LRIG Logo The Laboratory Robotics Interest Group
Mid Atlantic Chapter

January 2002
Home Up Briefing


The Laboratory Robotics Interest Group
Mid Atlantic Chapter

January 2002 Meeting

Compound Storage and Retrieval Strategies in HTS

Date:        Wednesday, January 16, 2002
Place:       Somerset Marriott Hotel, 110 Davidson Ave. Somerset, NJ 08873
                  Phone: (732) 560-0500
Itinerary:  Social Period -   4:30 to 6:00 PM
                  Meeting & Presentations -  6:00 to 8:30 PM
Pre-Registration: REQUESTED, not required.  Pre-registering will allow us to more accurately gauge seating requirements and refreshment needs.  Indicate names of attendees and company affiliation.  Pre-register by email with <>.  In order to speed sign-in at the meeting, please bring a business card to drop into the registration box.  There will be business card drawings for our beautiful LRIG rosewood pens and any vendor (hint, hint) supplied prizes.

Door Prizes:
Rosewood Pens (LRIG)
Palm m100 Handheld (TekCel)
unannounced (Analytical Biological Services)

The High Throughput Screening industry faces the bottleneck of an increasing amount of lead compounds making automated compound storage and retrieval a necessary process to achieve the desired assay level.  A recent D&MD report noted: "... it may no longer be sufficient to provide increased throughput for screening while doing nothing to affect downstream bottlenecks in later-stage screening.  Alternatively, it may no longer be sufficient to provide high-throughput screening solutions that fail to effectively interface with compound storage and retrieval systems."  This inaugural meeting is focused on current and future approaches in Automated Compound Storage and Retrieval technologies.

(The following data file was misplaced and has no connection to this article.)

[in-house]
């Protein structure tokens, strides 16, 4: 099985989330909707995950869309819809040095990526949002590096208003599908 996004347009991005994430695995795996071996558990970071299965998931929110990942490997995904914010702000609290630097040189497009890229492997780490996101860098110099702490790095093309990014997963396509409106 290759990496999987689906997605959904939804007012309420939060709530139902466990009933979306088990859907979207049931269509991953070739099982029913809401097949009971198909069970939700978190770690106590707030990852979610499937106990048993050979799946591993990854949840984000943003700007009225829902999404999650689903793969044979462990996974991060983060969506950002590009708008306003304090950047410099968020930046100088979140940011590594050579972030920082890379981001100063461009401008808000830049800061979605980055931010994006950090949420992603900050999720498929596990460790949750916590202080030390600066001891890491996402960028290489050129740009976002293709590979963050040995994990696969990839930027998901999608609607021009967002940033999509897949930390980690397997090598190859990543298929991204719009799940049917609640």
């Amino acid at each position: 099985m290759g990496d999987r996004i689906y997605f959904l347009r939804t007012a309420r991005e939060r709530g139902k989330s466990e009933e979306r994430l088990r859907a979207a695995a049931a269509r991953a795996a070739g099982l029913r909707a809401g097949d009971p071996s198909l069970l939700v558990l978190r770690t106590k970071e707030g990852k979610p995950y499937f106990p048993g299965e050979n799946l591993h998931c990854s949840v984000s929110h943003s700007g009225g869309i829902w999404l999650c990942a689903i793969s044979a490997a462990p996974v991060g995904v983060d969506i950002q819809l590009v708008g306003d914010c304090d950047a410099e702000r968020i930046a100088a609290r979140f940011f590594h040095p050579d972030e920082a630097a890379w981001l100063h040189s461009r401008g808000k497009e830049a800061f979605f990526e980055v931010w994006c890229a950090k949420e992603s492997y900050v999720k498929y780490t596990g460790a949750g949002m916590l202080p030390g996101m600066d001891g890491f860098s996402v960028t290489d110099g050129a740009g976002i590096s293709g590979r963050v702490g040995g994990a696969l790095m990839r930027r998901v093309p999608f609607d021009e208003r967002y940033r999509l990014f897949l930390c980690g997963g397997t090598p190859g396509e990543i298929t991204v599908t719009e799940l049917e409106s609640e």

Food and refreshments will be available FREE OF CHARGE during the Social Period.

Fresh Vegetable Crudite

    Includes: Garden vegetables with assorted dips.

Antipasto Display

    Includes: Fresh Mozzarella, Provolone, Imported Olives, Roasted  Red Peppers, Artichoke Hearts, Mushrooms, Pepperoncini, Stuffed cherry Peppers, Prosciutto, Pepperoni and Salami.

Italian Pasta Station

    Includes: assorted sauces and accompaniments. Asparagus Tips, Broccoli Florets, Sun Dried Tomato,, Pepper Confetti, Black Olives, Capers, Olive Oil and Garlic, Grated Parmesan Cheese, Garlic Bread and Breadsticks.

Oriental Wok Station

    Includes: Stir Fried Chicken and Beef prepared with Oriental Vegetables, Soy Sauce, Sweet and Sour Sauce, and Hot Mustard. Served with Egg Fried Rice and Fortune Cookies.


There will be a cash bar as well as soft drinks, coffee and tea.

There is always a Job posting board at the social. Please encourage your recruiters to give you material to post and distribute. Openings may also be posted at

Members interested in presenting a scientific poster are encouraged to do so. Please contact us to arrange for poster space.

There is no fee to attend the meeting.

Presentation:  Modular Strategies for Automated Storage and Retrieval
John Morin, Ph.D.; Biological Chemistry Section, Wyeth-Ayerst Research, Pearl River, NY, USA